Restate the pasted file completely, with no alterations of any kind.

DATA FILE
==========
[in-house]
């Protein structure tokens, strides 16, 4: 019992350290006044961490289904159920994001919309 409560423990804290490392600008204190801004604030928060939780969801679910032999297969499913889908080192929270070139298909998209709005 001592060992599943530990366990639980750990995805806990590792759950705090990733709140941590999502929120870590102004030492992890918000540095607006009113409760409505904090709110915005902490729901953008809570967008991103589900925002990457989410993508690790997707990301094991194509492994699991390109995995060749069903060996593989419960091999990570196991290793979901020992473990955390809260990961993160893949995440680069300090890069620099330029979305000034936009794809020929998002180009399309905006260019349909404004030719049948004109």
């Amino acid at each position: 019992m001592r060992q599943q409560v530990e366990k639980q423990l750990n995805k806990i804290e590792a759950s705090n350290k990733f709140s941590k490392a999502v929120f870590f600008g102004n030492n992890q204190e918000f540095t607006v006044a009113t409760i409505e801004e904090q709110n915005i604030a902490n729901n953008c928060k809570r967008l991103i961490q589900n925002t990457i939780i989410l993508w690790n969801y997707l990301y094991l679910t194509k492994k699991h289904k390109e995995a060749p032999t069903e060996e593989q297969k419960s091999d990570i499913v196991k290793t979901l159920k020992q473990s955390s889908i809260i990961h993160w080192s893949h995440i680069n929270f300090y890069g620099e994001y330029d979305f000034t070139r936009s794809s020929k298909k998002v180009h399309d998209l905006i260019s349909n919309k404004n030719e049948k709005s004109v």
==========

[in-house]
């Protein structure tokens, strides 16, 4: 019992350290006044961490289904159920994001919309 409560423990804290490392600008204190801004604030928060939780969801679910032999297969499913889908080192929270070139298909998209709005 001592060992599943530990366990639980750990995805806990590792759950705090990733709140941590999502929120870590102004030492992890918000540095607006009113409760409505904090709110915005902490729901953008809570967008991103589900925002990457989410993508690790997707990301094991194509492994699991390109995995060749069903060996593989419960091999990570196991290793979901020992473990955390809260990961993160893949995440680069300090890069620099330029979305000034936009794809020929998002180009399309905006260019349909404004030719049948004109």
């Amino acid at each position: 019992m001592r060992q599943q409560v530990e366990k639980q423990l750990n995805k806990i804290e590792a759950s705090n350290k990733f709140s941590k490392a999502v929120f870590f600008g102004n030492n992890q204190e918000f540095t607006v006044a009113t409760i409505e801004e904090q709110n915005i604030a902490n729901n953008c928060k809570r967008l991103i961490q589900n925002t990457i939780i989410l993508w690790n969801y997707l990301y094991l679910t194509k492994k699991h289904k390109e995995a060749p032999t069903e060996e593989q297969k419960s091999d990570i499913v196991k290793t979901l159920k020992q473990s955390s889908i809260i990961h993160w080192s893949h995440i680069n929270f300090y890069g620099e994001y330029d979305f000034t070139r936009s794809s020929k298909k998002v180009h399309d998209l905006i260019s349909n919309k404004n030719e049948k709005s004109v």